“We’re all mad here.”
These cryptic, confusing words from the iconic Cheshire Cat have been part of our vocabulary since Alice in Wonderland first came out. As Alice travels through Wonderland, we see that everyone in Wonderland is indeed mad, and Alice is the only one who’s sane… or is she?
Ever Alice opens with Alice, now fifteen, locked in an insane asylum by her own parents, who don’t believe her wild stories. Betrayed and hurt, Alice clings to her belief in Wonderland, drawing pictures of the White Rabbit and hiding them from the doctors. Then one day, the White Rabbit returns, and Alice follows him back to Wonderland without a second thought. However, this trip doesn’t promise to be a lighthearted adventure. Anything but – in fact, the White Rabbit has come to ask her to kill the Queen of Hearts.
This novel is told from two points of view, switching back and forth between Alice and the Queen of Hearts herself. Called Rosamund, the Queen of Hearts is an intimidating personality. Like in the original, the Queen comes across more as a petulant child than as a true terrifying villain, but her unpredictability does bring a level of fear. Rosamund is extremely paranoid, suspecting everyone of being out to get her, ready to sentence anyone to death at any moment. In her first chapter, we watch her behead her own husband after accusing him of being a traitor. Only a few chapters later, she learns he wasn’t really a traitor, and yet she feels no regret.
When Alice arrives at court, she is given a position as a lady’s maid to the Queen. Being with the queen at all times gives her more opportunities to kill her – but also more chances for the Queen to order her execution. Can Alice carry out the plot and save Wonderland, or will the Queen win, as she always has before?
Throughout the book, as Alice spends more and more time in Wonderland, she starts to wonder if Wonderland is really where she belongs. Is she really mad? Can she return to England, or is it a place that will never truly accept her for who she is? Is she really mad enough to belong in Wonderland?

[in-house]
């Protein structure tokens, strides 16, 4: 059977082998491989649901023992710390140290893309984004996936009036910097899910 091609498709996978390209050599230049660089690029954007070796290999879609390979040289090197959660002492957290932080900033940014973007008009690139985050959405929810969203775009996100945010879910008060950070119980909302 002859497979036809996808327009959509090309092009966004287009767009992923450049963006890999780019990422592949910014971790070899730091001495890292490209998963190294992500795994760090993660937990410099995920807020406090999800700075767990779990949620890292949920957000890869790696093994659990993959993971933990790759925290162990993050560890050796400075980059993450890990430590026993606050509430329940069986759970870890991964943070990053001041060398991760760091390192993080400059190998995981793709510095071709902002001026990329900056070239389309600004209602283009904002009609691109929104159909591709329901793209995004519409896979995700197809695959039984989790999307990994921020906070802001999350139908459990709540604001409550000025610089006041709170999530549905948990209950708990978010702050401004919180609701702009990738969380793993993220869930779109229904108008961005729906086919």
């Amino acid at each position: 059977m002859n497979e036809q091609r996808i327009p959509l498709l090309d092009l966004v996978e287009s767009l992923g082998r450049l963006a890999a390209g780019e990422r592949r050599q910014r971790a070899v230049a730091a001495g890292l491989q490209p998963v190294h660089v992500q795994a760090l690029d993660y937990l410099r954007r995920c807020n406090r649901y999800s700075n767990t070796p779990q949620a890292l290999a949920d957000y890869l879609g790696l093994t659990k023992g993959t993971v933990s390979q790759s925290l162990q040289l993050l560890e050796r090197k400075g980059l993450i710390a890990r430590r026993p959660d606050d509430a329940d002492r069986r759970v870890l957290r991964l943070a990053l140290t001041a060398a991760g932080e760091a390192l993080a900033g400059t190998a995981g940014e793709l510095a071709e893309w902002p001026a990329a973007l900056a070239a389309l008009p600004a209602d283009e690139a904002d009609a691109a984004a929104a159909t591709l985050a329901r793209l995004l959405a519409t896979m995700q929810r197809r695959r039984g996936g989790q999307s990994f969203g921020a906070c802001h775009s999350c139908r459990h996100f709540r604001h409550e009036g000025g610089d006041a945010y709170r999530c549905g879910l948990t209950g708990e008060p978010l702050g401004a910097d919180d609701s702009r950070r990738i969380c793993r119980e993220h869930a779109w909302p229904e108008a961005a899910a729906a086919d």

I was really excited for this book. I thought it had a lot of potential: I’ve always loved Alice in Wonderland, and retellings, and I thought it would be interesting to see a deep, psychological take on the story, especially one involving an insane asylum. And the book definitely did explore it in some interesting ways. I really liked the worldbuilding of Wonderland – everything was completely topsy turvy. People say the opposite of what they really mean, the bedding is lumpy and scratchy, and the tea tastes like fish. Talking animals coexist with humans. The author really had fun with making Wonderland as wild and wacky as possible, and while it is confusing at first, it really does add to the feeling of madness that I think the author is going for.
The Queen was an interesting character with a fascinating and terrible backstory that I really wanted to explore. Even after finishing the book, my mind crawls with questions about her… why is she so suspicious of everyone? What made her this way? Why does she get so much joy from beheading people? The novel only scratched the surface, however. I think my one biggest critique of the book is that I wish the book had dug deeper into the psychological aspect and explored Alice and the Queen’s psyches and the Queen’s backstory in particular a bit more. So I don’t think it fully lived up to its potential. However, I still found it to be an interesting and enjoyable read, and after getting only a few chapters in, I was hooked and couldn’t put it down. For fans of classic retellings, Alice in Wonderland, or just a good psychological fantasy story, this story is for you.